Lindisfarne Gospels turn over a new leaf

It's a time for celebration in Durham, England, as a page is turned in the 1,300-year-old Lindisfarne Gospels. Carefully-regulated, early visitors viewed two pages of the open book: the Canon Tables, but for the remainder of the exhibition, the book will be opened to a portrait of St John the Evangelist. (photo)

BBC's Horrible Histories: "Mary the First" music video

Lighten up your weekend with a bit of historical humor! The BBC presents an amusing (and yet educational) music video of the story of Mary Tudor.

Site of "national importance" trumps carpark in Donegal

“I am hugely excited by the discovery. We have definitely put it up there to be possibly on a par with Clonmacnoise or Inishmurray,” said archaeologist Mick Drumm of Wolfhound Archaeology about the recent discovery of a 7th century monastery at Drumholm, near Ballintra, Co Donegal, Ireland. (photo)

Illumination meets graffiti to celebrate the Lindisfarne Gospels

Dutch graffiti artist Niels Meulman, AKA Shoe, is no stranger to medieval manuscripts, having been inspired by such works as the Irish Gaelic poem Pangur Bán, so it isn't surprising that he has been chosen to help celebrate the return of the Lindisfarne Gospels to the north of England as part of an exhibition.

Mona Lisa quest sparks controversy

Everyone knows the face of the Mona Lisa, but Silvano Vinceti hopes that he can show the world her actual face by identifying her remains removed from the Sant'Orsola convent in Florence. The task is expected to be accomplished by matching DNA from eight skeletons removed from the convent with that of remains taken from the lady's family tomb.

Crusader hospital identified in the heart of Jerusalem

For centuries, a huge, 150,000 square feet building in the heart of Jerusalen was used as a fruit and vegetable market. Now the deserted site has been identified as the largest hospital in the Middle East during the Crusader period.

First of Leicester's double coffins opened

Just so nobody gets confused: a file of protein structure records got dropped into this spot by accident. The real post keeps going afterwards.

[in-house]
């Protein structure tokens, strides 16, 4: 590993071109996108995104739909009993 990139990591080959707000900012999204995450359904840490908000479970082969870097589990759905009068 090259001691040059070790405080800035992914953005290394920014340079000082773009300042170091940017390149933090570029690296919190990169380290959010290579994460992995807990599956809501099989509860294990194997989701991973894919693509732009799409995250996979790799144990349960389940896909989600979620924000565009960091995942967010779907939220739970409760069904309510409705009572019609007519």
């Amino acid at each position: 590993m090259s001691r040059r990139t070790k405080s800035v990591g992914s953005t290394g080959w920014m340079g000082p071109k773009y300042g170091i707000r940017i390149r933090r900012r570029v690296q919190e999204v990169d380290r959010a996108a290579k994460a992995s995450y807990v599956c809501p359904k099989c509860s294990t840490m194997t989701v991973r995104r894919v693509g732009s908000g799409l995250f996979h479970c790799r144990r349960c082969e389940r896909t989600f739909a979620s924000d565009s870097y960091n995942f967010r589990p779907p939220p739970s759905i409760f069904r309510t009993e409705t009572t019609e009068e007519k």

While the impact of the Leicester car park's second most interesting find will not not be as great as the discovery of the remains of Richard III, archaeologists are still excited about the mysterious coffin-within-a-coffin found at the site. The lid of the first, stone coffin was lifted recently to reveal an inner lead coffin, which was removed for further analysis. (photo)

Spanish fort in Appalachian Mountains

A team of archaeologists has discovered a Spanish fort built in the foothills of North Carolina's Appalachian Mountains by Spanish Captain Juan Pardo in 1567, nearly 40 years before Jamestown. Fort San Juan is now considered the earliest European fort constructed in the interior of the United States.

History lost to fire regulations

It was a sad day at the Minerva Inn, the oldest pub in Plymouth, England, when fire regulations forced owner Shelley Jones to paint over 500 years of hand-written messages left by regulars and sailors on its timber beams and roof. The pub was frequented by Sir Francis Drake and is believed to contain beams and masts stripped from the Spanish Armada. (photos)

Technology of Cheapside Hoard amazes modern researchers

Researchers from Birmingham City University have used modern technology to re-examine the Cheapside Hoard - "the world's largest collection of Elizabethan and Jacobean jewellery discovered in a London cellar in 1912" -- and were "stunned at the advanced technologies" used to craft the items.

Shropshire ring declared treasure

The coroner in Shropshire, England has declared 6th century gold ring, found by a metal detectorist, treasure. The ring, which weighs 8.21g (0.3oz), probably belonged to an individual of high status. (photo)

"Hill of Deer" may have been medieval hunting park

Aerial photography has been used to discover what experts believe was a royal deer park in Gwynedd, Wales, where nobles would have gathered "for entertaining and forging alliances.” The park is located on the Brynkir estate at Dolbenmaen and dates to the reign of Prince Llywelyn the Great in the 13th Century.

"Spectacular" Viking jewelry puzzles experts

Archaeologists working with volunteers have discovered several spectacular pieces of Viking-made jewelry on a farm in Zealand, the largest island in Denmark. The finds include a "heart-shaped animal head with rounded ears and circular eyes," and a "central wheel cross in relief, with inlaid gold pressed into a waffle form." (photo)

Re-enactors "make history accessible and fun"

"Re-enactors are a strange breed, pretty eccentric but all with a passion for history, which I guess makes them my kind of people,” said archaeologist Dr Tony Pollard at the recent Celebration of the Centuries at Fort George, near Inverness, Scotland.

Author "in love" with Richard III?